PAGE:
As of January 1, 2004, close to 1,400 of the nation’s most energy efficient buildings, representing about 325 million square feet, have earned EPA’s ENERGY STAR designation for superior energy performance.
Public awareness of the ENERGY STAR label has jumped to 56 percent of U.S. households, according to a recent nationwide survey. This is a 15 percentage point increase over prior years. In many major markets where local utilities and other organizations use ENERGY STAR to promote energy efficiency to their customers, public awareness is higher, averaging 67 percent.
On Tuesday, March 2, EPA and DOE recognized 57 organizations as winners of the 2004 ENERGY STAR Partner of the Year Awards. These organizations have made outstanding contributions to reducing greenhouse gas emissions through energy efficiency. EPA and DOE sponsor these awards annually to recognize energy efficiency investments made by ENERGY STAR partners that saved consumers money while helping the environment. The Partners of the Year are selected from the over 8,000 ENERGY STAR partners based on their efforts to utilize energy-efficient technologies, communicate the benefits of energy savings to consumers and businesses, and encourage others to partner with ENERGY STAR. This year’s award winners included as Lowes Companies Inc., Food Lion, 3M and Lennox Industries Inc.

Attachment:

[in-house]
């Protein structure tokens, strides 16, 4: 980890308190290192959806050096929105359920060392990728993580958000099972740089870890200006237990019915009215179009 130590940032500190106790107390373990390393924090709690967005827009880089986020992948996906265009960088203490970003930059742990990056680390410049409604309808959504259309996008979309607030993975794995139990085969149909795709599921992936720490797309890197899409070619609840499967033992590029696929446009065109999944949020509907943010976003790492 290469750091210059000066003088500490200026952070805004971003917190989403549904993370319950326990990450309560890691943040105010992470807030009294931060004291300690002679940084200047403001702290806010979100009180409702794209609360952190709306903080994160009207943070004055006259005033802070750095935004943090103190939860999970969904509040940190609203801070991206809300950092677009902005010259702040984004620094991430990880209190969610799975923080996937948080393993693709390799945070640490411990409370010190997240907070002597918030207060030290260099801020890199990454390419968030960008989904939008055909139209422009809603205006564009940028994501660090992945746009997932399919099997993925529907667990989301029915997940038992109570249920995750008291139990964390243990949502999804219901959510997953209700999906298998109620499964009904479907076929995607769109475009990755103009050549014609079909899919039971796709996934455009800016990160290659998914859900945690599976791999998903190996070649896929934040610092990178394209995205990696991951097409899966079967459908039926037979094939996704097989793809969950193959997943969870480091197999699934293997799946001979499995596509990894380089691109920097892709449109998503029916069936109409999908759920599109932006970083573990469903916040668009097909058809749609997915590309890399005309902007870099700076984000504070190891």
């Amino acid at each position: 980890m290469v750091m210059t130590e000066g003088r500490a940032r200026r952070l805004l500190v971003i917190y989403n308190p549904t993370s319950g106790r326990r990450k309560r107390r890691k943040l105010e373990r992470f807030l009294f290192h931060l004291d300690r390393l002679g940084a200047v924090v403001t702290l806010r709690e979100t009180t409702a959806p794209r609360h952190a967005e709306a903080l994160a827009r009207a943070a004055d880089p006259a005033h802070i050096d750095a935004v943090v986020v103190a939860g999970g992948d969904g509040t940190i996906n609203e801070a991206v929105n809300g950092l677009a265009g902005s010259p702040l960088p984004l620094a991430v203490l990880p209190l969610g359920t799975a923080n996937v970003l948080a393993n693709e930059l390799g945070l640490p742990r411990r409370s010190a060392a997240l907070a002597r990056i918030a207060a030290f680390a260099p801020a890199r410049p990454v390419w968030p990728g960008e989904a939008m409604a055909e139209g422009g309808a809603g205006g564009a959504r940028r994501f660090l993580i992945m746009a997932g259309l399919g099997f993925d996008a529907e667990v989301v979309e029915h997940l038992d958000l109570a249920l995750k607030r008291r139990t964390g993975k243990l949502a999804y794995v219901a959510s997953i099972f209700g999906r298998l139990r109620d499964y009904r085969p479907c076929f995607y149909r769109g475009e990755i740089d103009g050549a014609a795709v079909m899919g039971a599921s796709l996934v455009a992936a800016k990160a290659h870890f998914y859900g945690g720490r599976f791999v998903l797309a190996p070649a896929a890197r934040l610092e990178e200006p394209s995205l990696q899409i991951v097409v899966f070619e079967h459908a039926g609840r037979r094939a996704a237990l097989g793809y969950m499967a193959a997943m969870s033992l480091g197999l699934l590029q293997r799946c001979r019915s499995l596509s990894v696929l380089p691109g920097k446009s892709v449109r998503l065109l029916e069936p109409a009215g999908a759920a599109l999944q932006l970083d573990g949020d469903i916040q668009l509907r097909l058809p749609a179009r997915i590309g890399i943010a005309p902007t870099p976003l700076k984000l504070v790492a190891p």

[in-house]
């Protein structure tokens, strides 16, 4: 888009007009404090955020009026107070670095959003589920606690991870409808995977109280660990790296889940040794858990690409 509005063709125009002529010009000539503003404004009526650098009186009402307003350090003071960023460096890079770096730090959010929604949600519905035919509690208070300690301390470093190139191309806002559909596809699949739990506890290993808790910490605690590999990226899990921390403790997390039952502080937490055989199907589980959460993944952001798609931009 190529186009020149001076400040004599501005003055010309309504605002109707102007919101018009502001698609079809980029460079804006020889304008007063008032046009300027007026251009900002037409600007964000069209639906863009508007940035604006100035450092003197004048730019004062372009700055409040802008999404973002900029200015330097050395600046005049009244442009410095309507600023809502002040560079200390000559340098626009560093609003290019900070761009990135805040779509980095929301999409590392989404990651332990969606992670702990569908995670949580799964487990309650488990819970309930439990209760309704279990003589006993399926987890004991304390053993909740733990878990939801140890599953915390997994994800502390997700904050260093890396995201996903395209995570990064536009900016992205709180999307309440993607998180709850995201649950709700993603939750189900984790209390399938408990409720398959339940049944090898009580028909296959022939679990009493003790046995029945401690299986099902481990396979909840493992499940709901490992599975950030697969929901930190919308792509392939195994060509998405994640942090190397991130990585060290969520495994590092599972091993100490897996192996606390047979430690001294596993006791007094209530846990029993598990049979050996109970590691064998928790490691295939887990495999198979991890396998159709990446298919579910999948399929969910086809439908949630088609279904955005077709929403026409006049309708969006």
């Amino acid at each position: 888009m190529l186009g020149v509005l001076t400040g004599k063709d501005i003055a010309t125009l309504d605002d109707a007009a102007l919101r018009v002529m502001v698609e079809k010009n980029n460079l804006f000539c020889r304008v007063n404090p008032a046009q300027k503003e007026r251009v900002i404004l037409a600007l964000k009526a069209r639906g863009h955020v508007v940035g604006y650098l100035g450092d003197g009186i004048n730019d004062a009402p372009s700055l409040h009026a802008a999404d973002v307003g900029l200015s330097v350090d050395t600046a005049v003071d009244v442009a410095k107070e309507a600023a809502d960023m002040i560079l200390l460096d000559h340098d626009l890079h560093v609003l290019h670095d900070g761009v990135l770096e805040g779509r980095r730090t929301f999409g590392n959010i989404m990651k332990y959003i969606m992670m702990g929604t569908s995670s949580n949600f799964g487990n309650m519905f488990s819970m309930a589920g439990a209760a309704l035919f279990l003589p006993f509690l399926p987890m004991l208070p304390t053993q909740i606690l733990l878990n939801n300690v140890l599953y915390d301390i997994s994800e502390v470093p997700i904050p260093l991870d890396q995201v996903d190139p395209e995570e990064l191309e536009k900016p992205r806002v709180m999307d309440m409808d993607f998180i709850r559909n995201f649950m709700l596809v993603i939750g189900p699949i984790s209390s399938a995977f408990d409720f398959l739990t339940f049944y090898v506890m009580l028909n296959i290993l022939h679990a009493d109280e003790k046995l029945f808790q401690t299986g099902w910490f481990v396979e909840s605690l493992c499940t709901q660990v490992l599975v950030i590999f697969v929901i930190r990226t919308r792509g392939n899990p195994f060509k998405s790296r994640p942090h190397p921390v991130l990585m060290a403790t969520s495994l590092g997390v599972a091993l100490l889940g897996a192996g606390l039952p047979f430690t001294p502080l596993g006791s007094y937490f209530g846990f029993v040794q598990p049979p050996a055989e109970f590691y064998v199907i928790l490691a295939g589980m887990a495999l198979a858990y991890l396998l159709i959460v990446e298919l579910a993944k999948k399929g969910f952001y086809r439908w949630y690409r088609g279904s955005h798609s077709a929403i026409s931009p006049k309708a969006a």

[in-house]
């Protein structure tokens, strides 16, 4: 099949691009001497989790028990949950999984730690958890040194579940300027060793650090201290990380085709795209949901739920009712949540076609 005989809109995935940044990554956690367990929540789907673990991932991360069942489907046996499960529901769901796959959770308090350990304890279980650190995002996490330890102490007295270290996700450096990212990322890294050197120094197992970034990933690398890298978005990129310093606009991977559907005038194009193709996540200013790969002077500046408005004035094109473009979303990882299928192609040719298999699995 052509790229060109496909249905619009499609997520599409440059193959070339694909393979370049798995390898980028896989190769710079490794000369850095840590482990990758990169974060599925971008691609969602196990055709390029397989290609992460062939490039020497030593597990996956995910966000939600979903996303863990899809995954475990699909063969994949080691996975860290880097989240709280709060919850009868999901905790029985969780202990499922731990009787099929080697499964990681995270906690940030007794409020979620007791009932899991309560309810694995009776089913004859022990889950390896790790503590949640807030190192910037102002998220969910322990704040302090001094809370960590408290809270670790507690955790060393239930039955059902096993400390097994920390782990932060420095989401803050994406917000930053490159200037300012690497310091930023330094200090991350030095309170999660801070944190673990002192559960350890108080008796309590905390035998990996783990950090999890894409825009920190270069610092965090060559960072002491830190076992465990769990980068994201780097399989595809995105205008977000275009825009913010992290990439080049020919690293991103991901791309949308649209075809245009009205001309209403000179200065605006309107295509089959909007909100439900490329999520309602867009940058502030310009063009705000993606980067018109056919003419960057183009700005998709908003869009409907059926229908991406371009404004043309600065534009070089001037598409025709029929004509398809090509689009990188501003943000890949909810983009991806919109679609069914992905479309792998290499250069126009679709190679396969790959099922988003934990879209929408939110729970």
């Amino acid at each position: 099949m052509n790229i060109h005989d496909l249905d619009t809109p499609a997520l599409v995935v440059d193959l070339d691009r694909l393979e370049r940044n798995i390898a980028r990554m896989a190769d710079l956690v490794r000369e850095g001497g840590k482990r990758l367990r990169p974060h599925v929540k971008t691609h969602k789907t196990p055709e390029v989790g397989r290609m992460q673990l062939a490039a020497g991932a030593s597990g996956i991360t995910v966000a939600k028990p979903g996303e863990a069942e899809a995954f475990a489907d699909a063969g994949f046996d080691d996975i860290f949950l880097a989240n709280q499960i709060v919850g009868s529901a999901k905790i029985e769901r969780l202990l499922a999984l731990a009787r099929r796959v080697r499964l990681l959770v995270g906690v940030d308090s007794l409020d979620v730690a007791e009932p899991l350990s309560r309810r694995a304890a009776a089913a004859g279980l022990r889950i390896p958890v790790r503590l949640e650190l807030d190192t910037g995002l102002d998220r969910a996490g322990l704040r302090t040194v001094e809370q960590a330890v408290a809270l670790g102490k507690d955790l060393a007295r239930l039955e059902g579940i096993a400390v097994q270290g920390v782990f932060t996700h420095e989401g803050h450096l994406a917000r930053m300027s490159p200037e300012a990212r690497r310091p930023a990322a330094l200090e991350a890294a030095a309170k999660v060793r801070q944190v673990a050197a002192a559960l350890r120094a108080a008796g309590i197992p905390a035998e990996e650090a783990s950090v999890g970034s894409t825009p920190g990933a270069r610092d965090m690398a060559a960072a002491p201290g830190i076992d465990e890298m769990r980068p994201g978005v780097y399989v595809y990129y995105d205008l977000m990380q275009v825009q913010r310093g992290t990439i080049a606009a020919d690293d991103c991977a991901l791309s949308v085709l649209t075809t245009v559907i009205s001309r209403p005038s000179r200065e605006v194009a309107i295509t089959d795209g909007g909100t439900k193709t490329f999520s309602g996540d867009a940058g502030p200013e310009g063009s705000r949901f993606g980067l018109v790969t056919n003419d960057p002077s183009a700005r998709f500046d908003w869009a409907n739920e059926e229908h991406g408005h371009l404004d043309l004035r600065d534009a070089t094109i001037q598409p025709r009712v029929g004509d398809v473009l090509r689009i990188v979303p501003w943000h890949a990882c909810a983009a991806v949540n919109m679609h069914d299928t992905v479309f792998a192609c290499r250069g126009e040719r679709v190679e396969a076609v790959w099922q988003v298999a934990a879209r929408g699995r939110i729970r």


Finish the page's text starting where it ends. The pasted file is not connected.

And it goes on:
The National Association of Counties (NACo), representing more than 1,500 county officials, joined EPA in challenging counties to protect the environment, save energy and cut operating costs by improving the energy efficiency of county courthouse and office buildings. Government agencies spend more than $10 billion a year on energy to provide public services and meet constituent needs while grappling with tightening budgets. Buildings that earn EPA’s ENERGY STAR for superior energy performance use about 40 percent less energy than average buildings, while cutting costs and reducing greenhouse gas emissions.
EPA announced a test procedure and draft efficiency specification for single voltage external AC/DC power supplies. External power supplies convert AC power from the wall outlet into lower voltage DC power for use in cordless tools and telephones, cell phones, and many other consumer and office products. With more than a billion external power supplies shipped worldwide each year, this industry offers significant energy savings potential. This step strengthens EPA’s efforts through the ENERGY STAR program to capture additional environmental benefits by increasing energy efficiency in both active and standby modes across a wide variety of products.
Are you prepared for the chill of winter heating bills? EPA can help you face this winter season with simple ideas that will help you keep warm, save energy and money, and help protect the environment. By following some of these recommendations and using energy efficiently in your home, you can make a difference by reducing air pollution.